Since reaching a certain age, whenever I think about intergenerational relationships, I think about Allen Ginsberg, as one does. Marianne Faithfull took me dancing with him in New York one night a few years before he died. Well, mostly Ginsberg and Marianne danced, while his nineteen-year-old boyfriend and I watched from the sides, my eyes blinking and my teeth grinding from cocaine. The boyfriend was a poetry student at Columbia University, and had a book bag strapped to his back the whole evening, which I suppose was symbolic now that I think about it. He was kinda cute, too. I really didn’t get it; not being big on poetry, never having read Howl, I’d only had a vague overview of the jovial bearded Buddha prancing around the dance floor with Marianne.
When I maneuvered the conversation into a polite way of asking why the hell a teenager was romantically involved with a fat, relatively unattractive man in his sixties, the boyfriend replied simply, “I love him.” It was a relationship that made Alcibiades’ attraction for his teacher Socrates, who wasn’t exactly known for his beauty, seem as mundane as marrying your high-school sweetheart.
I next saw Marianne almost ten years later at one of Galliano’s shows in Paris. The first thing she said when I came up to her was, “Hi, James. I’m sober now,” as if holding up a crucifix to ward off the Devil. Perhaps because I was cresting forty and dating the twenty-one-year-old German standing beside me, I reminisced briefly about the night with Ginsberg and his boyfriend. “The nineteen-year-old has become a great poet in his own right,” she said. Mission accomplished, I guess.
Given that I am fascinated by the pathology of all kinds of relationships—the more fucked up they are, the more they help the drama of my work—I am sometimes drawn to people who make my life difficult. I think we all have that from time to time. It’s not like I’m uniquely attracted to dysfunction; my relationship with Jonathan Kemp was as smooth as ice, almost completely fight-free, and the longest I’ve ever had. We never shouted at each other, there was no instance where I became so enraged my head felt flush, as it sometimes does even with non-romantic relationships. So I’m no masochist, it’s simply that I’m fond of the person, but it’s the relationship itself that faces considerable, often insurmountable obstacles.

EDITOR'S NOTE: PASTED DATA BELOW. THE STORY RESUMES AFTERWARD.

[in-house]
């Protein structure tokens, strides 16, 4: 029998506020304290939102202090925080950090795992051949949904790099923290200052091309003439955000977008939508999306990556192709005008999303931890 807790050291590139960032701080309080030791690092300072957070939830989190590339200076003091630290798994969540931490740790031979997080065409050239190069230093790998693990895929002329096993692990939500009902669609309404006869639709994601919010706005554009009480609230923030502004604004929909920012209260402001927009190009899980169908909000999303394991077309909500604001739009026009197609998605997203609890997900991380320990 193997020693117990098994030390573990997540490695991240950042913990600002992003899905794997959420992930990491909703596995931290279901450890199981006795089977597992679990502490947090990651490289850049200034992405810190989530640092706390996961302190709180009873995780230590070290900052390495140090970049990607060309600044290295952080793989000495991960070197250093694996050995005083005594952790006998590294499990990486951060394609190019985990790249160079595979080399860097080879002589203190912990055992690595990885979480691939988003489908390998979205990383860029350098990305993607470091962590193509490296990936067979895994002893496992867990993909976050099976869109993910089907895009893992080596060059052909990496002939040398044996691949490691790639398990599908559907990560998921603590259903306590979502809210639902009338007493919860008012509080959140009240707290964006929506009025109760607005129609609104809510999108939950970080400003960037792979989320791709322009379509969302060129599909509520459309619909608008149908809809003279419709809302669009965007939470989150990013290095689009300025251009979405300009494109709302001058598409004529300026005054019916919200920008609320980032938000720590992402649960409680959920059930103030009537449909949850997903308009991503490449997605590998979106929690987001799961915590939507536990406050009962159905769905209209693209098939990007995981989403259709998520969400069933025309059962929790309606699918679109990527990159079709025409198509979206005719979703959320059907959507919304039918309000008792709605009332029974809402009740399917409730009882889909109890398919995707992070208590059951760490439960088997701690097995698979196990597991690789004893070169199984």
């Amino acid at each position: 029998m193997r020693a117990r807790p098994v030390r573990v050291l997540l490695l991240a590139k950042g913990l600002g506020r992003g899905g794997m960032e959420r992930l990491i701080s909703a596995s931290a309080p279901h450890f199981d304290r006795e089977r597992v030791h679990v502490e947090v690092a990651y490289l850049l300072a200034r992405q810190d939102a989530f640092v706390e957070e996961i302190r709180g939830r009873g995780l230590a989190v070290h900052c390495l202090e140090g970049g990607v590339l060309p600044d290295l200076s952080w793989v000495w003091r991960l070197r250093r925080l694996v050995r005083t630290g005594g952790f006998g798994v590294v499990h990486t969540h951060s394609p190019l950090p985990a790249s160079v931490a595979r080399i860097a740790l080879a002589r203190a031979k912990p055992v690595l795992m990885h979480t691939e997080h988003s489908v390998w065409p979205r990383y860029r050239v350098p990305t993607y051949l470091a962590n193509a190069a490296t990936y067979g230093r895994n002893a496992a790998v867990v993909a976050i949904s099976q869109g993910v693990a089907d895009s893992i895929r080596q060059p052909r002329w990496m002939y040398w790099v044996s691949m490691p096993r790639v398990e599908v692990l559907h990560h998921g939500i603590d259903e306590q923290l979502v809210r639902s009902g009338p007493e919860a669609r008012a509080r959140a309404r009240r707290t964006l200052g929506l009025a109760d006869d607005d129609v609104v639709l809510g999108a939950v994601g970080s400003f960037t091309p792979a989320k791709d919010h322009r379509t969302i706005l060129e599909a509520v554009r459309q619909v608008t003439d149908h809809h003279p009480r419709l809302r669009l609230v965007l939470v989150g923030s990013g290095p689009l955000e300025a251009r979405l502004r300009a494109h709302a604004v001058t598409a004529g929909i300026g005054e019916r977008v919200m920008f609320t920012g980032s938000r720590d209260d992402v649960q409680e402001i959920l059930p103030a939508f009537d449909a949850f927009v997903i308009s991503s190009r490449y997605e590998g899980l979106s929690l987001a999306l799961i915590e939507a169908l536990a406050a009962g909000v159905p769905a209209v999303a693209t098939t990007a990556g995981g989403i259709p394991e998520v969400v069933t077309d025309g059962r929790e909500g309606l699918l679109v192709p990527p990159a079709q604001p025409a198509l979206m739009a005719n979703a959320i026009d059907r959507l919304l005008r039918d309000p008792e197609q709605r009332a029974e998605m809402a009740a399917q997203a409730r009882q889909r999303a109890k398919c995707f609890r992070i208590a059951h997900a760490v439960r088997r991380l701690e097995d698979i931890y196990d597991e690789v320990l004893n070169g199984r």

I’ve been in and out of one of these demanding relationships for the past two years now. Just as the partnership with Jonathan was the smoothest, this is the most punishing of my life. The physical attraction is obvious to anyone: most people are charmed by this guy. But few would go the distance with the way he behaves. It’s not fighting. As with Jonathan, we have never lost our tempers with each other. The problem is he does things like excuse himself to use the bathroom and then he disappears for six weeks. You can rely on him for nothing and can have no expectations. Tough stuff when you’re supposed to be romantically involved.
What I love most is listening to different people’s reactions to my relationship with him. After two years of this, I am now completely resigned to whatever happens between him and me; the “walkabouts” affect me not the least any more, so it’s interesting to hear outside opinions, which vary as widely as individual tastes, and reflect more on the person expressing them than they do on the reality of the relationship. I’ve noticed that women almost uniformly think I should quit and never look back, while men, particularly Str8s who are more accustomed to putting up with the mysterious vagaries of women, aren’t so sure I should cut and run. I side with the guys.
To paraphrase Dan Savage, no relationship is perfect, but if you can count what is wrong with it on more than one hand, you need to reconsider. In the case of the aforementioned bumpy romance, there is only one problem, the walkabouts, and while it has felt like an entire fist at times, it is bearable, especially for a lone wolf modern misanthrope like me. Why, it’s almost ideal, when you think about it. And I could not tackle the script I have just been commissioned to write with the right clarity without the experience of it.
One man’s meat is another man’s poison. So when a friend grimaces and lectures me on the kind of guy I should or shouldn’t be with, I just remember I had might as well be discussing with a vegan how I like my chicken cooked.
In a doleful, regretful poem about not having the guts to come out of the closet until later in life because of the way others judged him, Amistead Maupin wrote, “Be who you are/Love who you Love /Without apology/Without fear.” Opinions can be crippling hindrances, and I’ve got enough regrets without dealing with them as well.
The rules of attraction? There are none: Love is anarchy, and sex is little more than a prelude to an orgasm.